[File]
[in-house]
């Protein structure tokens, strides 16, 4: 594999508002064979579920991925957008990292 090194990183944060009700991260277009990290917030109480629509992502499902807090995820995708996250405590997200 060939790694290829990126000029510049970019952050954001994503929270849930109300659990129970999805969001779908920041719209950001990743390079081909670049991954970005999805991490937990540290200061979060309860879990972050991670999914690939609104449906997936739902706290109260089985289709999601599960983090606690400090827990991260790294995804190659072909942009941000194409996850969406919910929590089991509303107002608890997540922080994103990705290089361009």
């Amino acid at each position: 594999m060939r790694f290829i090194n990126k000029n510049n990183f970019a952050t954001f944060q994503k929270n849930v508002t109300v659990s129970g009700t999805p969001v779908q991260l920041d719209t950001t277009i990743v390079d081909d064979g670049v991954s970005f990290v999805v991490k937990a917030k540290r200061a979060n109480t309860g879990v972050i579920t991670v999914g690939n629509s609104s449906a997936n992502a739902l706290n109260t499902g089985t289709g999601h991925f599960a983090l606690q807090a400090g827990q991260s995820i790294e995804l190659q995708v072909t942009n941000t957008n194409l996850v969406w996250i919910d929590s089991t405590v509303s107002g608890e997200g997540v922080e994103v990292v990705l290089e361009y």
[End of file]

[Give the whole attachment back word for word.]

[in-house]
């Protein structure tokens, strides 16, 4: 594999508002064979579920991925957008990292 090194990183944060009700991260277009990290917030109480629509992502499902807090995820995708996250405590997200 060939790694290829990126000029510049970019952050954001994503929270849930109300659990129970999805969001779908920041719209950001990743390079081909670049991954970005999805991490937990540290200061979060309860879990972050991670999914690939609104449906997936739902706290109260089985289709999601599960983090606690400090827990991260790294995804190659072909942009941000194409996850969406919910929590089991509303107002608890997540922080994103990705290089361009």
């Amino acid at each position: 594999m060939r790694f290829i090194n990126k000029n510049n990183f970019a952050t954001f944060q994503k929270n849930v508002t109300v659990s129970g009700t999805p969001v779908q991260l920041d719209t950001t277009i990743v390079d081909d064979g670049v991954s970005f990290v999805v991490k937990a917030k540290r200061a979060n109480t309860g879990v972050i579920t991670v999914g690939n629509s609104s449906a997936n992502a739902l706290n109260t499902g089985t289709g999601h991925f599960a983090l606690q807090a400090g827990q991260s995820i790294e995804l190659q995708v072909t942009n941000t957008n194409l996850v969406w996250i919910d929590s089991t405590v509303s107002g608890e997200g997540v922080e994103v990292v990705l290089e361009y």